From the series, Ten Turning Points That Make All the Difference
When Jesus Christ was preparing his disciples for his departure, he said it would be better for them when he was gone, because then the Holy Spirit would come and be with them (John 16:5-11). I wonder if they thought that made sense. What could be better than walking and talking with the Lord himself? The answer: living one’s whole life in close communion with God everywhere any one of us might go.
My life was transformed as a college student, when I learned how to be filled with the Holy Spirit. The video here is small in size, but the message in it is huge; it is the same as what I learned then. This message has changed lives all across the globe. It’s a clearly explained answer to what so many Christians are missing: how to live life as if God were really right here with us–because he is. (You’ll want to view the other “related videos” on the top of the right sidebar there to get the complete message.)
That video message was prepared for believers who know that the Trinity is real and God wants us to live in true relationship with him. Not every reader here shares those views. For some readers, the Holy Spirit is a weird idea. We used to call the Holy Spirit the Holy Ghost, which makes it even stranger, although when that language was current it did not mean what it does now.
Why do Christians believe in the Holy Spirit? Because we believe in God and in his revelation, and because the Spirit (we use that name as shorthand) is active throughout the New Testament. He is prominent in the John 14-16, the book of Acts, and 1 Corinthians 12-14. He is mentioned often throughout the rest of the NT.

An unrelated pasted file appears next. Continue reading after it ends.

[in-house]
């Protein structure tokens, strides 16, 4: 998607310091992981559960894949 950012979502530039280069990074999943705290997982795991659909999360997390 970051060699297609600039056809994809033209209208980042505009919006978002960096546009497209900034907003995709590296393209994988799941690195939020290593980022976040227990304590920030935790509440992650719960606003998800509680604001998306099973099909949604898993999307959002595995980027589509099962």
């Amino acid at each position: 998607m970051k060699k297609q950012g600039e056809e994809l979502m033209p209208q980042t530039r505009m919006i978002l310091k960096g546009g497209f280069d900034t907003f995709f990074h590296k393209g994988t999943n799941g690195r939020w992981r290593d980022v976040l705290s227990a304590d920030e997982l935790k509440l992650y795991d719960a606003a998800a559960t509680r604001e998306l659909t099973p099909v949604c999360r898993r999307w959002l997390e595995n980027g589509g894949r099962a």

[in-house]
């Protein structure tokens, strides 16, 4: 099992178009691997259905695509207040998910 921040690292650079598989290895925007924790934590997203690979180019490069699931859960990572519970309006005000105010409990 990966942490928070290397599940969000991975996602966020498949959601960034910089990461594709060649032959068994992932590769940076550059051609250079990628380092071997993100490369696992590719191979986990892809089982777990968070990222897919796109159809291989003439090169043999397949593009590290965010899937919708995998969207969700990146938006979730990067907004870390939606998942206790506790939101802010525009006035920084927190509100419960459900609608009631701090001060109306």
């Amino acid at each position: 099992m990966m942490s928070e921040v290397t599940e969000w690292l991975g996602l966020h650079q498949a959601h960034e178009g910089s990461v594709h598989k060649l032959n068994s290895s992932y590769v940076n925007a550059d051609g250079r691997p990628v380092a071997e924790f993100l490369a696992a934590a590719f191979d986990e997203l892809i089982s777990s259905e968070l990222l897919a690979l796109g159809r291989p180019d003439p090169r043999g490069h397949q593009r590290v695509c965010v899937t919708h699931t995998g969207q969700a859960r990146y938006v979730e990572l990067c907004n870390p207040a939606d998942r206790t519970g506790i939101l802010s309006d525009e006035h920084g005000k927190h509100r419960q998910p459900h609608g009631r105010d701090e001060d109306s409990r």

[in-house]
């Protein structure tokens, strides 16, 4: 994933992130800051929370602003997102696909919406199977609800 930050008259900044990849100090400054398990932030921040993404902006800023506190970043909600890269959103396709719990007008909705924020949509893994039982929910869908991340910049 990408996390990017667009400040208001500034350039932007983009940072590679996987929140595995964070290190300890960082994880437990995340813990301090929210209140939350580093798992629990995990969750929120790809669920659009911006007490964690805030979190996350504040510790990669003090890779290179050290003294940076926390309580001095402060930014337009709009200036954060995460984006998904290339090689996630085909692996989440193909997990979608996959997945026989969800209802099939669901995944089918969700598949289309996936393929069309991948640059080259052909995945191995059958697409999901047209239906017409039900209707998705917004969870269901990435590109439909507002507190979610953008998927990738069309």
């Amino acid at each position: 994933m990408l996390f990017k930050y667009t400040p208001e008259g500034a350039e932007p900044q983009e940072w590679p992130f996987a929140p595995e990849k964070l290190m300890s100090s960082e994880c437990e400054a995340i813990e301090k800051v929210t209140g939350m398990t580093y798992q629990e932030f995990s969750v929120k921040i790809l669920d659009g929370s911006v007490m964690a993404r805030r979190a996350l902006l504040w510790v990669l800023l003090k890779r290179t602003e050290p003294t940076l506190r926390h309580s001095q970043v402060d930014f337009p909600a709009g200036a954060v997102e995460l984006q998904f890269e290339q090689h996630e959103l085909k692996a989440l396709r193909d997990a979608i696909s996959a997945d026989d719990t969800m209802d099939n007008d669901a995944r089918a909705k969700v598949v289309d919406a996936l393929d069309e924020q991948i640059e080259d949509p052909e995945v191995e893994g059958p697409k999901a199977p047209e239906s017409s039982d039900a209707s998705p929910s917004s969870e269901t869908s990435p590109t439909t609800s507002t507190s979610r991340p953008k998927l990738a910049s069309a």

We address him with the personal pronoun “he,” not because of any gender associated with him, but because the gender-neutral pronoun “it” falsely implies impersonality. Our language has changed over the past few decades. There was a time when “he” was a somewhat (not completely, but somewhat) gender-neutral personal pronoun. The pronoun worked better then than it does now, but we don’t have a better option yet.
For all its conceptual complications, the doctrine of God’s triune nature solves some problems, too, especially, how could God be eternally loving? How could God know anything of relationship at all, apart from his connection to his creation? Relationship is at the heart of reality, but a unitarian God seems to need something other than himself in order to know relationship. The three-person Trinitarian God in whom Christians believe has been in eternal relationship within the Godhead.
Is this sounding any less strange yet to you non-Christians reading? Let me ask you a few questions and see if it helps put things in perspective.
- Does it make sense that if there is a God, God is spirit (immaterial)?
- Does it make sense that if there is a God, he would want to be in relationship with the people he created?
- Does it make sense that if there is a God, he would want to help the people he created?
If so, then the only question is whether there is such a God. If there is, then the idea of him living in and with his people ought not seem so strange after all.
Still there are questions, both for believers and non-believers. Three of them jump out at me. The video series I linked to above answers the third one better than I could. I’ll come back to the first two in upcoming blog posts.
- What does the Holy Spirit do in a Christian’s life? (To be published April 18)
- Why don’t we see that happen more often? (To be published April 20)
- How are we really filled with the Holy Spirit? (See above!)